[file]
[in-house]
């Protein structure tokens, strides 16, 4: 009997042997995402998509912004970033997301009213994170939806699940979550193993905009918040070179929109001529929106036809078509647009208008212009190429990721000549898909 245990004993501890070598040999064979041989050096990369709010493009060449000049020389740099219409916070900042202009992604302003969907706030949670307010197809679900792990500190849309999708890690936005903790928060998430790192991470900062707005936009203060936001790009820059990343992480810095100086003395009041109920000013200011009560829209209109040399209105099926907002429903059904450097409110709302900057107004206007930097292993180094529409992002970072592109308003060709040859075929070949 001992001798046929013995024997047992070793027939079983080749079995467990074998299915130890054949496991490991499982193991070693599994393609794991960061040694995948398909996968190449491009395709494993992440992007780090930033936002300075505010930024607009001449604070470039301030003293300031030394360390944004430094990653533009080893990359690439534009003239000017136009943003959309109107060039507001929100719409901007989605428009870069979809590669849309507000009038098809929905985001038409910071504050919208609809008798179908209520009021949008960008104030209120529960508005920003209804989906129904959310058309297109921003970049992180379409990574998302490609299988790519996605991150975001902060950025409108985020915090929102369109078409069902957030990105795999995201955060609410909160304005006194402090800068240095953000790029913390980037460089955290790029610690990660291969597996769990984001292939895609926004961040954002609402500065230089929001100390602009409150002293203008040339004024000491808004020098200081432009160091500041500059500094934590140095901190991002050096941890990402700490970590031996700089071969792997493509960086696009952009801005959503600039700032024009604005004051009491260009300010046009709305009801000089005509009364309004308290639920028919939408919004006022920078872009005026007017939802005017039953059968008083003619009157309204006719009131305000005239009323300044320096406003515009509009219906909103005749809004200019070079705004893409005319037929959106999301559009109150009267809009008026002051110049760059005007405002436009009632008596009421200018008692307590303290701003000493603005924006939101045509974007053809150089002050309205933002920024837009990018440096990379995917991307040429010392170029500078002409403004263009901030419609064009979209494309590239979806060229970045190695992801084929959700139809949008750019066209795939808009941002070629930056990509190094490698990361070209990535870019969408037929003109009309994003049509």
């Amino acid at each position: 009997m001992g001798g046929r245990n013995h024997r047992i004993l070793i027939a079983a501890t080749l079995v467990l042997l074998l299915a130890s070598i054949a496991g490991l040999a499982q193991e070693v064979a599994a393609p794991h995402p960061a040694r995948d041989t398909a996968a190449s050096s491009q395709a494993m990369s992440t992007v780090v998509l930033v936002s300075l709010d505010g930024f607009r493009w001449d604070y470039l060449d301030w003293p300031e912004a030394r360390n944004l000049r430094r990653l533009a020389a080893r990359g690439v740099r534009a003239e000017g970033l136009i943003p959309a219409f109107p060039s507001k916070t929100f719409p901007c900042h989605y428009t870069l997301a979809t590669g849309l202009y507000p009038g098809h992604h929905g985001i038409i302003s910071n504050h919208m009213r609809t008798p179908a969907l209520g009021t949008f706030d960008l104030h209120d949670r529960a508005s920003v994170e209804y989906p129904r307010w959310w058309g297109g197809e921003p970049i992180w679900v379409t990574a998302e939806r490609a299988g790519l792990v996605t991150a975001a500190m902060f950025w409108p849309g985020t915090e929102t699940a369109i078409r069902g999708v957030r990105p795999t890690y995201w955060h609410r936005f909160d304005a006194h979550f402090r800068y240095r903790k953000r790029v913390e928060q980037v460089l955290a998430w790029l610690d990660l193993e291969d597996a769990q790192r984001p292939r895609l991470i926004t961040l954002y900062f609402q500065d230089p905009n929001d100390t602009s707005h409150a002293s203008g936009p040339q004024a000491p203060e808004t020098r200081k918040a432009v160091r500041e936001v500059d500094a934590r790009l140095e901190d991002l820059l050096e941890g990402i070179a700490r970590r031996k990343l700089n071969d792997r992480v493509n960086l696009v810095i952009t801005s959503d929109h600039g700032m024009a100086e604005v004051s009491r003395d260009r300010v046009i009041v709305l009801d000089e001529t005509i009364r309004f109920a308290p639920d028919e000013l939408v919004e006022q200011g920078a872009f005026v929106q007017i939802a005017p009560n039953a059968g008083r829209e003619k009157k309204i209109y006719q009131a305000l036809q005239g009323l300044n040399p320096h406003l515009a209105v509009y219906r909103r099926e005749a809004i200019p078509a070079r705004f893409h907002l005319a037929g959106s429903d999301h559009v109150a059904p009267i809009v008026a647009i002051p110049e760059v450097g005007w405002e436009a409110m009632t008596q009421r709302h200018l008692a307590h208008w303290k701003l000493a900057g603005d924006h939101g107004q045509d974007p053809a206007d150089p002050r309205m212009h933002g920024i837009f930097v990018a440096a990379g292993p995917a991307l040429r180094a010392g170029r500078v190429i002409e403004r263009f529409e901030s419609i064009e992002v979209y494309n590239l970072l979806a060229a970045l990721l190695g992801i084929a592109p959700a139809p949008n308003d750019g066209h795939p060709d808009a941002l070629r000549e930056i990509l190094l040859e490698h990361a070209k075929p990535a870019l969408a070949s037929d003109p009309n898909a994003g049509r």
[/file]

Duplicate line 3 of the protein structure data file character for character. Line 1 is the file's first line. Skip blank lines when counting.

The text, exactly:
């Amino acid at each position: 009997m001992g001798g046929r245990n013995h024997r047992i004993l070793i027939a079983a501890t080749l079995v467990l042997l074998l299915a130890s070598i054949a496991g490991l040999a499982q193991e070693v064979a599994a393609p794991h995402p960061a040694r995948d041989t398909a996968a190449s050096s491009q395709a494993m990369s992440t992007v780090v998509l930033v936002s300075l709010d505010g930024f607009r493009w001449d604070y470039l060449d301030w003293p300031e912004a030394r360390n944004l000049r430094r990653l533009a020389a080893r990359g690439v740099r534009a003239e000017g970033l136009i943003p959309a219409f109107p060039s507001k916070t929100f719409p901007c900042h989605y428009t870069l997301a979809t590669g849309l202009y507000p009038g098809h992604h929905g985001i038409i302003s910071n504050h919208m009213r609809t008798p179908a969907l209520g009021t949008f706030d960008l104030h209120d949670r529960a508005s920003v994170e209804y989906p129904r307010w959310w058309g297109g197809e921003p970049i992180w679900v379409t990574a998302e939806r490609a299988g790519l792990v996605t991150a975001a500190m902060f950025w409108p849309g985020t915090e929102t699940a369109i078409r069902g999708v957030r990105p795999t890690y995201w955060h609410r936005f909160d304005a006194h979550f402090r800068y240095r903790k953000r790029v913390e928060q980037v460089l955290a998430w790029l610690d990660l193993e291969d597996a769990q790192r984001p292939r895609l991470i926004t961040l954002y900062f609402q500065d230089p905009n929001d100390t602009s707005h409150a002293s203008g936009p040339q004024a000491p203060e808004t020098r200081k918040a432009v160091r500041e936001v500059d500094a934590r790009l140095e901190d991002l820059l050096e941890g990402i070179a700490r970590r031996k990343l700089n071969d792997r992480v493509n960086l696009v810095i952009t801005s959503d929109h600039g700032m024009a100086e604005v004051s009491r003395d260009r300010v046009i009041v709305l009801d000089e001529t005509i009364r309004f109920a308290p639920d028919e000013l939408v919004e006022q200011g920078a872009f005026v929106q007017i939802a005017p009560n039953a059968g008083r829209e003619k009157k309204i209109y006719q009131a305000l036809q005239g009323l300044n040399p320096h406003l515009a209105v509009y219906r909103r099926e005749a809004i200019p078509a070079r705004f893409h907002l005319a037929g959106s429903d999301h559009v109150a059904p009267i809009v008026a647009i002051p110049e760059v450097g005007w405002e436009a409110m009632t008596q009421r709302h200018l008692a307590h208008w303290k701003l000493a900057g603005d924006h939101g107004q045509d974007p053809a206007d150089p002050r309205m212009h933002g920024i837009f930097v990018a440096a990379g292993p995917a991307l040429r180094a010392g170029r500078v190429i002409e403004r263009f529409e901030s419609i064009e992002v979209y494309n590239l970072l979806a060229a970045l990721l190695g992801i084929a592109p959700a139809p949008n308003d750019g066209h795939p060709d808009a941002l070629r000549e930056i990509l190094l040859e490698h990361a070209k075929p990535a870019l969408a070949s037929d003109p009309n898909a994003g049509r």